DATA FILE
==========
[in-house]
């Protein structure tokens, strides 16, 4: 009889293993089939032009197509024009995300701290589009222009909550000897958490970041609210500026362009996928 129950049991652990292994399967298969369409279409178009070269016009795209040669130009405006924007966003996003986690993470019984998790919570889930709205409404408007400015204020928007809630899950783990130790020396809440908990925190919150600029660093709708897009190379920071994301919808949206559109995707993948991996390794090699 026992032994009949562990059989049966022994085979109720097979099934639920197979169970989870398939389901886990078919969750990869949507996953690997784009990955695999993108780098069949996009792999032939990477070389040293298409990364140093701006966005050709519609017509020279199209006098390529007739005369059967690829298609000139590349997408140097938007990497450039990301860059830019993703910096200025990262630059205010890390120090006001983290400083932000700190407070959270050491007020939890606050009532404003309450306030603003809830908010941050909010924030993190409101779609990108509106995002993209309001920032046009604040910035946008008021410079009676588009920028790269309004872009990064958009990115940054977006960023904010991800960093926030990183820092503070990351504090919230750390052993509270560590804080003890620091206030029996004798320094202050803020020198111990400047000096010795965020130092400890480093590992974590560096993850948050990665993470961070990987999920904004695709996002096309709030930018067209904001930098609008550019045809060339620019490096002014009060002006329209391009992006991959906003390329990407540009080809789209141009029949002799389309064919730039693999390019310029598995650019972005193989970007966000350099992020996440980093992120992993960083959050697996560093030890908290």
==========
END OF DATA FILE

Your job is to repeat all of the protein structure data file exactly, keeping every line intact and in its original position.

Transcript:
[in-house]
């Protein structure tokens, strides 16, 4: 009889293993089939032009197509024009995300701290589009222009909550000897958490970041609210500026362009996928 129950049991652990292994399967298969369409279409178009070269016009795209040669130009405006924007966003996003986690993470019984998790919570889930709205409404408007400015204020928007809630899950783990130790020396809440908990925190919150600029660093709708897009190379920071994301919808949206559109995707993948991996390794090699 026992032994009949562990059989049966022994085979109720097979099934639920197979169970989870398939389901886990078919969750990869949507996953690997784009990955695999993108780098069949996009792999032939990477070389040293298409990364140093701006966005050709519609017509020279199209006098390529007739005369059967690829298609000139590349997408140097938007990497450039990301860059830019993703910096200025990262630059205010890390120090006001983290400083932000700190407070959270050491007020939890606050009532404003309450306030603003809830908010941050909010924030993190409101779609990108509106995002993209309001920032046009604040910035946008008021410079009676588009920028790269309004872009990064958009990115940054977006960023904010991800960093926030990183820092503070990351504090919230750390052993509270560590804080003890620091206030029996004798320094202050803020020198111990400047000096010795965020130092400890480093590992974590560096993850948050990665993470961070990987999920904004695709996002096309709030930018067209904001930098609008550019045809060339620019490096002014009060002006329209391009992006991959906003390329990407540009080809789209141009029949002799389309064919730039693999390019310029598995650019972005193989970007966000350099992020996440980093992120992993960083959050697996560093030890908290």